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Wynton Marsalis Jazzes Up the Holidays

Wynton Marsalis plays holiday songs with the jazz at Lincoln Center Orchestra
Frank Stewart for Jazz at Lincoln Center
Wynton Marsalis plays holiday songs with the Jazz at Lincoln Center Orchestra
Jazz at Lincoln Center Orchestra performs holiday classics with a jazz twist
Credit Frank Stewart for Jazz at Lincoln Center
Jazz at Lincoln Center Orchestra performs holiday classic with a jazz twist

Ask Wynton Marsalis to name his favorite holiday song and he might tell you, “The Christmas Song” by Mel Torme.  Then he’ll likely explain it’s personal.  When Marsalis first moved to New York, he played in a show with Torme.  He was 18 years-old.

“The contractor thought I was only a classical trumpet player,” Marsalis recalled.  “He said this boy can’t play.  I don’t know why he’s playing this gig, and Mel heard me play and said, this boy can play.  Leave him alone.”

Marsalis chuckles as he tells the story by phone from New York.  He’s promoting his upcoming Big Band Holidays tour with the Jazz at Lincoln Center Orchestra.  Every year, for nearly a decade, the group has performed holiday classics with a jazz twist, coming up new and soulful compilations.  This year, they will unveil new versions of “Caroling, Caroling” and “Sleigh Ride”.   

“We’re also going to have a new version of, ‘It’s the Most Wonderful Time of the Year’, that I’m going to do,” said Marsalis.  “I still haven’t done mine yet, so it’s really going to be new."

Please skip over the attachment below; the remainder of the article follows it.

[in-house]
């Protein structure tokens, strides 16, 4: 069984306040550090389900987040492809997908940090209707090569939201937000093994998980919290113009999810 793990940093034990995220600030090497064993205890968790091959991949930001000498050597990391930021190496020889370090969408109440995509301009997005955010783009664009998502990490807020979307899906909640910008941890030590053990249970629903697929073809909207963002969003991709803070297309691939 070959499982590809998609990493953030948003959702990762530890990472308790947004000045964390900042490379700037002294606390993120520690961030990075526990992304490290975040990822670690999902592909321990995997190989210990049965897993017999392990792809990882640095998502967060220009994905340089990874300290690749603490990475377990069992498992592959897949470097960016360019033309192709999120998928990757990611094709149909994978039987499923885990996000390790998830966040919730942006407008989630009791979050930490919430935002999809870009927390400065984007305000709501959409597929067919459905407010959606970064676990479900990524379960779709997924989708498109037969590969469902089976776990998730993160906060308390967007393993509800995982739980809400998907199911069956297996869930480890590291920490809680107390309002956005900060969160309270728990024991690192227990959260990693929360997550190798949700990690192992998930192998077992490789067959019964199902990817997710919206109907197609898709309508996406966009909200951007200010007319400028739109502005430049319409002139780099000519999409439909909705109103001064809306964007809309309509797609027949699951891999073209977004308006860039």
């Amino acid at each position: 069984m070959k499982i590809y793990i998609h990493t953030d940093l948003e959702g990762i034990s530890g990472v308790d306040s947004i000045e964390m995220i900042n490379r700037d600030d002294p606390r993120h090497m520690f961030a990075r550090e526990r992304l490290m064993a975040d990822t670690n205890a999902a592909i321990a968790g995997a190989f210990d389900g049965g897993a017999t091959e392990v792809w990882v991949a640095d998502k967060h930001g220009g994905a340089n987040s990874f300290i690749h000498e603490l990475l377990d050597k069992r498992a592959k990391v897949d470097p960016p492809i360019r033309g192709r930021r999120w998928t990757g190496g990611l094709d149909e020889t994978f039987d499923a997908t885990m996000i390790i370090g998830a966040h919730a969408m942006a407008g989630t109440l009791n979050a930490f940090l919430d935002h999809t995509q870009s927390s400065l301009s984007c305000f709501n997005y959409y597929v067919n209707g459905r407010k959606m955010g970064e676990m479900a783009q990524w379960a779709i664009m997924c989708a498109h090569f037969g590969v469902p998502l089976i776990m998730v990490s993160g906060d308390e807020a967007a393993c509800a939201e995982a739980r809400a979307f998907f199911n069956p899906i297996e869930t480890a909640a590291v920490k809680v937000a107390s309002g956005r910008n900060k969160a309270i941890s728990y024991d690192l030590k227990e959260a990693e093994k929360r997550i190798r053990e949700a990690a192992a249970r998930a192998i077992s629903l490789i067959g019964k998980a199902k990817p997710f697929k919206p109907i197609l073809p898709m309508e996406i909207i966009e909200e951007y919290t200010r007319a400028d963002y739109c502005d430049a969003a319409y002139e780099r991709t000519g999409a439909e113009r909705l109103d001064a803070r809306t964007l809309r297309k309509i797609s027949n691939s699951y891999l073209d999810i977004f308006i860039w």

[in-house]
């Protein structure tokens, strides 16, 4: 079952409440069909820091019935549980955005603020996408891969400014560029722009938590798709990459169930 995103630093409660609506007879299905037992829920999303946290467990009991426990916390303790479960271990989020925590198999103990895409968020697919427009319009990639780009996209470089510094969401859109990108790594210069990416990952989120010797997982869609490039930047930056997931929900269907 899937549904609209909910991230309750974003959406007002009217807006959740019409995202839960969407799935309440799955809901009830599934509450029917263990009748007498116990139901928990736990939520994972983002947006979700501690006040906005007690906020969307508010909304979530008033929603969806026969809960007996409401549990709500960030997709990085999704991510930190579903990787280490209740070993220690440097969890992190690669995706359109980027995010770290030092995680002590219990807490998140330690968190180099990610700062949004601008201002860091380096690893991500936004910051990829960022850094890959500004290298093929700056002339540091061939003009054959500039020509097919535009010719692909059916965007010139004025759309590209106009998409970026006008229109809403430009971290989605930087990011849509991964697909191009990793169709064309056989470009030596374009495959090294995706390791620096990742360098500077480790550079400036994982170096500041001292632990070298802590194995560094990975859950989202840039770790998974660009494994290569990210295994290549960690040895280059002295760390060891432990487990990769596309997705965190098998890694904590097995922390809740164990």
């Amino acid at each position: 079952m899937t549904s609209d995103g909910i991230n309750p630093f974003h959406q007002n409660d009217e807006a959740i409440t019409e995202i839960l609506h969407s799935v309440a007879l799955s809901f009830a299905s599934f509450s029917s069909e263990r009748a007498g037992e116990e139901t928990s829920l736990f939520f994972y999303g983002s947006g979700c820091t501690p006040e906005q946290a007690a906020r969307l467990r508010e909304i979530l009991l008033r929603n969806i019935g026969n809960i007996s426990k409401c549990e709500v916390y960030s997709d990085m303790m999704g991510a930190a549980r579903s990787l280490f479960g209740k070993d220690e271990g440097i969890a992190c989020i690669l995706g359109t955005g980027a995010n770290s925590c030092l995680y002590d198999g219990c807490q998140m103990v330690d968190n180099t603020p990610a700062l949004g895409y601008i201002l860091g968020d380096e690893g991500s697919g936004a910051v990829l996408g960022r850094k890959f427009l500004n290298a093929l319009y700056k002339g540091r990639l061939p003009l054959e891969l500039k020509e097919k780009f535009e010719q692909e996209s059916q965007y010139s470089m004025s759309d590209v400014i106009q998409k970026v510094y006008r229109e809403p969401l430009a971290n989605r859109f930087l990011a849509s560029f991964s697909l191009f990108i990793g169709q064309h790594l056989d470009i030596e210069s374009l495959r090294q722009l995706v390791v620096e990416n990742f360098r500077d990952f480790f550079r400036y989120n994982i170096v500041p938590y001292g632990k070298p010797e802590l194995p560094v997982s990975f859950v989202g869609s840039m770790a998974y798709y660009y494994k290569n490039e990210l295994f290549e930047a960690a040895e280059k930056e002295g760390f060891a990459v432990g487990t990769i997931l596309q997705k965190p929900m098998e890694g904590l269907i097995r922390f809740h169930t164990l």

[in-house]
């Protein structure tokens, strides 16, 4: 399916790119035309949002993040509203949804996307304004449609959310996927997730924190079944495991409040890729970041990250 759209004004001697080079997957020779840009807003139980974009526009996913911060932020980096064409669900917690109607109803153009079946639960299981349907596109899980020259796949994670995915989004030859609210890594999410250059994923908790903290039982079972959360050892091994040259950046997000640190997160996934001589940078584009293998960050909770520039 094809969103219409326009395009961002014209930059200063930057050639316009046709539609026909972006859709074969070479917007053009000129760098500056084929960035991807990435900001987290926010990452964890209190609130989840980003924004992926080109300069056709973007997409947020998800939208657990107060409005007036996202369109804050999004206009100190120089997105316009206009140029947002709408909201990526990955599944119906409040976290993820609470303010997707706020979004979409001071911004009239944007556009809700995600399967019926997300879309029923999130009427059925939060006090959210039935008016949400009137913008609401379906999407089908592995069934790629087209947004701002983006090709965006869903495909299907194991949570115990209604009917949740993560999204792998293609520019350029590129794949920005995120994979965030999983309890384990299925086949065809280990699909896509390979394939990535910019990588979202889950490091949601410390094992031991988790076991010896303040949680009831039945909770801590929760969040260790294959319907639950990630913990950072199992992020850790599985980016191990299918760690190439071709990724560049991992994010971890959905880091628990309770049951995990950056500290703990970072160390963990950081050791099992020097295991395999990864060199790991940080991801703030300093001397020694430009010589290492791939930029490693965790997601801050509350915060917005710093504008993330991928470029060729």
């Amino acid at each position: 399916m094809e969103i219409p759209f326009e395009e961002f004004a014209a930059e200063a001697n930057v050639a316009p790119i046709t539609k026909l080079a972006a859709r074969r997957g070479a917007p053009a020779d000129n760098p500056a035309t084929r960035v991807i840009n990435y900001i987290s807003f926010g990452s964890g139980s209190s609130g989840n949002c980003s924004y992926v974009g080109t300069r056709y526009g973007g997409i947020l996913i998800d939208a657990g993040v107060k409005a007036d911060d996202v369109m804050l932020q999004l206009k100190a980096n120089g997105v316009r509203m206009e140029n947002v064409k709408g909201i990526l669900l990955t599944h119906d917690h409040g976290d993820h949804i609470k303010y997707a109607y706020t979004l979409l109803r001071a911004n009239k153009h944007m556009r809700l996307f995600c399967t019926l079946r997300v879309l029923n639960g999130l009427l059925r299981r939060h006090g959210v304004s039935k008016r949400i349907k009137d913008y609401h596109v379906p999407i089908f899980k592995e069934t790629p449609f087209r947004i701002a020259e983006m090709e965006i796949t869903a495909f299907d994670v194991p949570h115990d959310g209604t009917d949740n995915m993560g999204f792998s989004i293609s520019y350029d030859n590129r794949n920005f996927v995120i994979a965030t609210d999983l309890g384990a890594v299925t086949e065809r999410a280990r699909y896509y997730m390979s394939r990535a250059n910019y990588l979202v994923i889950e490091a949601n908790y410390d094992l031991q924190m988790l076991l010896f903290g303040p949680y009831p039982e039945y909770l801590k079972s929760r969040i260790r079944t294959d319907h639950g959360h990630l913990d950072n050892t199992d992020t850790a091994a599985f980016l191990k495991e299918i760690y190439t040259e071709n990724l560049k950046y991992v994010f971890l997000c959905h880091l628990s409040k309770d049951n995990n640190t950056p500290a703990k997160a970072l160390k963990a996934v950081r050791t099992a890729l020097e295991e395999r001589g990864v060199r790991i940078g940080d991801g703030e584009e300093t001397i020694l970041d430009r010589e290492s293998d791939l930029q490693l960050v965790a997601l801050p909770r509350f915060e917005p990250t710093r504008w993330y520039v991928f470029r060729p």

Marsalis is personable and funny, as he explains how playing songs everyone knows is the perfect opportunity to share the art of jazz.  The 57 year-old trumpet virtuoso, Grammy award winning musician, and Pulitzer Prize honored composer has long tapped into jazz to teach and inspire, especially children.  He co-founded Jazz at Lincoln Center, which offers educational programs.

He also likes to compare the fundamentals of jazz to life lessons, using musical components as metaphors. For example, improvisation in jazz reminds us, he says, of our unique identity and what we have to share as individuals with the world.  Swinging requires musicians to work together, as we must do in families and communities.  The blues, he says are a part of life.  But in jazz, there’s optimism.   

“I think that also ties in with the holiday season,” he said.  “The holidays allow people to get together and no matter how dysfunctional your family life may be, you get everybody together and have an opportunity to communicate.”

Born in New Orleans, Marsalis was the second of six sons.  His father played piano and taught music.  His mother was a singer.  Three of his brothers grew up to become jazz musicians as well.   There was plenty of food and football around the holidays.  But what Marsalis remembers most are the sounds of his childhood home.

“We’d get together on Christmas and play, and my mamma would sing, and we would always tease her about how bad her singing was because my daddy’s playing was so good,” said Marsalis.  “She could sing too.  We were just messing with her.”

Marsalis's Big Band Holidays tour brings him to Charleston Saturday, December 8th at the Gaillard Center.  You can find all of the tour dates here: http://wyntonmarsalis.org/tour/upcoming

As for furture projects, Marsalis leaves us with this little gift.

"I’m getting ready to release 100 albums in five years.  Jazz at Lincoln Center is going to show the breadth, depth and diversity of what we’ve achieved in our organization."